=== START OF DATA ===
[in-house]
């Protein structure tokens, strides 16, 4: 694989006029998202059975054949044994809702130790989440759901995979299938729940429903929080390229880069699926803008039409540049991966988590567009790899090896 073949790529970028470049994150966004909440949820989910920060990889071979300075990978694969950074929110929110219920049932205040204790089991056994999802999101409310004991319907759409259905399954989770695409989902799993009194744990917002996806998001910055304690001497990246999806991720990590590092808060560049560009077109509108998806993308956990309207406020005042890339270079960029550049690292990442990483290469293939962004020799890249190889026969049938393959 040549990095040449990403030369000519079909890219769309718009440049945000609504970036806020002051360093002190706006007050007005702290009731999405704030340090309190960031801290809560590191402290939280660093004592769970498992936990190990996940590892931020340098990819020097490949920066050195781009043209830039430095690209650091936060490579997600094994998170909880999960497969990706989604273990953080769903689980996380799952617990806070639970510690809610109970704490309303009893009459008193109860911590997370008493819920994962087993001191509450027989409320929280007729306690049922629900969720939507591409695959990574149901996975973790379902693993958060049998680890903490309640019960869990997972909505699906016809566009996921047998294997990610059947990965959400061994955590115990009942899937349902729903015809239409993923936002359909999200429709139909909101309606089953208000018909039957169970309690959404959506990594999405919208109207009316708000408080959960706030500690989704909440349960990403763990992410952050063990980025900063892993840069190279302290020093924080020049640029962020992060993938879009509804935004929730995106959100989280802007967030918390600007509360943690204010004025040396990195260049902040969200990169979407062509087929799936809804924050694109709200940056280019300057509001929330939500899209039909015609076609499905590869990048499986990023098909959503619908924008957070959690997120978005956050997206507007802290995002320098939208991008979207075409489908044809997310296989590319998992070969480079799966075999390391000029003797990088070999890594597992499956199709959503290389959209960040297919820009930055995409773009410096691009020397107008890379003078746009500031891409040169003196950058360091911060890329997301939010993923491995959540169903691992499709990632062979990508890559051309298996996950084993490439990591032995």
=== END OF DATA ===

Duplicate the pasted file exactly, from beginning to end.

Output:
[in-house]
């Protein structure tokens, strides 16, 4: 694989006029998202059975054949044994809702130790989440759901995979299938729940429903929080390229880069699926803008039409540049991966988590567009790899090896 073949790529970028470049994150966004909440949820989910920060990889071979300075990978694969950074929110929110219920049932205040204790089991056994999802999101409310004991319907759409259905399954989770695409989902799993009194744990917002996806998001910055304690001497990246999806991720990590590092808060560049560009077109509108998806993308956990309207406020005042890339270079960029550049690292990442990483290469293939962004020799890249190889026969049938393959 040549990095040449990403030369000519079909890219769309718009440049945000609504970036806020002051360093002190706006007050007005702290009731999405704030340090309190960031801290809560590191402290939280660093004592769970498992936990190990996940590892931020340098990819020097490949920066050195781009043209830039430095690209650091936060490579997600094994998170909880999960497969990706989604273990953080769903689980996380799952617990806070639970510690809610109970704490309303009893009459008193109860911590997370008493819920994962087993001191509450027989409320929280007729306690049922629900969720939507591409695959990574149901996975973790379902693993958060049998680890903490309640019960869990997972909505699906016809566009996921047998294997990610059947990965959400061994955590115990009942899937349902729903015809239409993923936002359909999200429709139909909101309606089953208000018909039957169970309690959404959506990594999405919208109207009316708000408080959960706030500690989704909440349960990403763990992410952050063990980025900063892993840069190279302290020093924080020049640029962020992060993938879009509804935004929730995106959100989280802007967030918390600007509360943690204010004025040396990195260049902040969200990169979407062509087929799936809804924050694109709200940056280019300057509001929330939500899209039909015609076609499905590869990048499986990023098909959503619908924008957070959690997120978005956050997206507007802290995002320098939208991008979207075409489908044809997310296989590319998992070969480079799966075999390391000029003797990088070999890594597992499956199709959503290389959209960040297919820009930055995409773009410096691009020397107008890379003078746009500031891409040169003196950058360091911060890329997301939010993923491995959540169903691992499709990632062979990508890559051309298996996950084993490439990591032995």